Every FTSE 100 and Fortune Global 500 company has been targeted by typo-squatters, according to research by commercial law firm Pinsent Masons.
Typo-squatting is a form of cyber-squatting that exploits typing errors made by internet users when entering a company's website address into a browser.
Users are then taken to alternative websites, where they may be tricked into clicking on adverts for competing goods and services.
"Typo-squatting is dangerous to brand owners because competitors are using their brands to poach customers, but many companies are not doing anything about it," said John MacKenzie, intellectual property expert at Pinsent Masons.
MacKenzie said companies should allocate a slice of their budget to identify the scale of the problem. He said they should deal with typo-squatting automatically as part of the cost of doing business.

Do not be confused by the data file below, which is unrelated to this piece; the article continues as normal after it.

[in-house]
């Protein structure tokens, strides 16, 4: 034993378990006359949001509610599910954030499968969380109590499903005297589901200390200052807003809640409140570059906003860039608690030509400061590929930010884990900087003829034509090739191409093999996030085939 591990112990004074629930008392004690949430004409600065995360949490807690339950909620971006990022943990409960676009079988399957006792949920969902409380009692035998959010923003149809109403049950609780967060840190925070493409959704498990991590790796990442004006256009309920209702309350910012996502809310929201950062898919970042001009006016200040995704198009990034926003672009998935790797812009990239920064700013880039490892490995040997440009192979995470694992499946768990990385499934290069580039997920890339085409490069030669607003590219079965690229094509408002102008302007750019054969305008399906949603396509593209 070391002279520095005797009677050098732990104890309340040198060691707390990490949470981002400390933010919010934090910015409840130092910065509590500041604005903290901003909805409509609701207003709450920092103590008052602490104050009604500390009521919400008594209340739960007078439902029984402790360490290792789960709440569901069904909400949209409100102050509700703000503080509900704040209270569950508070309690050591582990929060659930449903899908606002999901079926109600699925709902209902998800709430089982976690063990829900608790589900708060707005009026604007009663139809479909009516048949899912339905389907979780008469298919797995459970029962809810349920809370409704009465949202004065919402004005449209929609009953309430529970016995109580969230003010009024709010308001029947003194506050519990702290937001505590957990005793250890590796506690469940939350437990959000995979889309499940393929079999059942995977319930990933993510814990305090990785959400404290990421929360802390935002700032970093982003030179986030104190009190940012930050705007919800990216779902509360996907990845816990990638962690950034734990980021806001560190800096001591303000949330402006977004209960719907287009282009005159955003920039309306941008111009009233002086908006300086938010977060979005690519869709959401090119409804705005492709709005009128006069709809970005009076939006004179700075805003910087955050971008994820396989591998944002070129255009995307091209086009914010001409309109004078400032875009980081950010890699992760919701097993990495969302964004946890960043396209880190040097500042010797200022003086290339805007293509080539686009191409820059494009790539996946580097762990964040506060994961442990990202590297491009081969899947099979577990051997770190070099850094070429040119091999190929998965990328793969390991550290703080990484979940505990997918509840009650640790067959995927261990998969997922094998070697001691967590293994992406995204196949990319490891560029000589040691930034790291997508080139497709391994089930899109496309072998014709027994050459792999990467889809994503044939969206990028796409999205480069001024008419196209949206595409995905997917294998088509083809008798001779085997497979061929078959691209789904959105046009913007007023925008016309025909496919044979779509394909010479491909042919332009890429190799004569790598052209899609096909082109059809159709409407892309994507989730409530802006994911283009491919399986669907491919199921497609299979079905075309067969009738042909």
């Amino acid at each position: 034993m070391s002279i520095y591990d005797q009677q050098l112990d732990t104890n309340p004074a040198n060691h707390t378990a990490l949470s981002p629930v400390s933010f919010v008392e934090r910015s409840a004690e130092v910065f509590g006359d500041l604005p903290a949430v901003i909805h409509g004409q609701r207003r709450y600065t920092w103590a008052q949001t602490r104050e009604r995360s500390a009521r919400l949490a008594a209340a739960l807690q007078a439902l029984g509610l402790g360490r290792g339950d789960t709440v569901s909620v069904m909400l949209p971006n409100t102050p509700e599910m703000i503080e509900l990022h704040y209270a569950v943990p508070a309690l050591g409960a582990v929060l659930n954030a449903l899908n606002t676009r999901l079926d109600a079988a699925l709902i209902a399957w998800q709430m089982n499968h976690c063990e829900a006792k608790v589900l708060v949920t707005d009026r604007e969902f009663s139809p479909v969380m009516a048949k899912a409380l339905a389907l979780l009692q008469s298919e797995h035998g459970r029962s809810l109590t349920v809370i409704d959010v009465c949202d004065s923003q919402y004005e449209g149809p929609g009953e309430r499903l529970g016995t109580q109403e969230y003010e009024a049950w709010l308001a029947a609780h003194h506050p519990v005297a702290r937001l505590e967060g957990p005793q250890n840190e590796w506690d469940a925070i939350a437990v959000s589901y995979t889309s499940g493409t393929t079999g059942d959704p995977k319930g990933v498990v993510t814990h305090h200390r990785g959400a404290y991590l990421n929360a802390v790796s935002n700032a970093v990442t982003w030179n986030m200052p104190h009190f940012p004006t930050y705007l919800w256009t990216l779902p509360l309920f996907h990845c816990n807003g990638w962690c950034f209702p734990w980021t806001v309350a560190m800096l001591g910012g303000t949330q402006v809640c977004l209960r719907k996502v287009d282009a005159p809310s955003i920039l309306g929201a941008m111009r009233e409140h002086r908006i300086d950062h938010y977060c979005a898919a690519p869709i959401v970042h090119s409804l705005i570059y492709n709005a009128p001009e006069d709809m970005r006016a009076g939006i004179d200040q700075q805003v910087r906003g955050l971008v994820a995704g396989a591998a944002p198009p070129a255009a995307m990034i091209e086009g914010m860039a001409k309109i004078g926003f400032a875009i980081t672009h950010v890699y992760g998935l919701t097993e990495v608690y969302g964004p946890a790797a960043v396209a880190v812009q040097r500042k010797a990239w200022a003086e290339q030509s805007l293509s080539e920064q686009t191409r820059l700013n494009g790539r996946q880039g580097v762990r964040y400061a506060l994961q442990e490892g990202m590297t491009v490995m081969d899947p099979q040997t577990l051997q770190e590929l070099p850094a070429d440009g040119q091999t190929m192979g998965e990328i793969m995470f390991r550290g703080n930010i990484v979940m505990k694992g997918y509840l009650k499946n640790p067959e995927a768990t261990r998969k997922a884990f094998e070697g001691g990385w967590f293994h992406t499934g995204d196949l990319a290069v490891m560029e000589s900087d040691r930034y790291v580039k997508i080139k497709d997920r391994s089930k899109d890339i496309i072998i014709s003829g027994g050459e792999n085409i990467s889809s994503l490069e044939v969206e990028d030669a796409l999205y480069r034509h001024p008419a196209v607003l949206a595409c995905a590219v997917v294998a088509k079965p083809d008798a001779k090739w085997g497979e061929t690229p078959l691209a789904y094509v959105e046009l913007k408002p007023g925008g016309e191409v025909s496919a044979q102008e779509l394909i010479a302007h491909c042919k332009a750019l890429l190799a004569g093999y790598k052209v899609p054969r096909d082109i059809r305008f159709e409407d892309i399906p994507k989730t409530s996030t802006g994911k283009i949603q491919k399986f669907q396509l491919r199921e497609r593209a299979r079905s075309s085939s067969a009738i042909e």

"It is more cost-effective to monitor typo-squatting routinely using various online tools, and have set procedures in place to deal with what amounts to copyright infringement, than to deal with the problem in an ad hoc fashion," he said.
Such procedures typically include sending letters to typo-squatters demanding that they cease and desist, which is surprisingly effective, MacKenzie said.
If that fails, the law provides adequate protection for companies to fight against typo-squatting, which is not considered to be an acceptable commercial practice.
Companies can easily check whether they are being targeted by typo-squatters by visiting the domaintools.com website, clicking on the "domain search" tab, and entering the company brand name to see if anything similar is used by typo-squatters.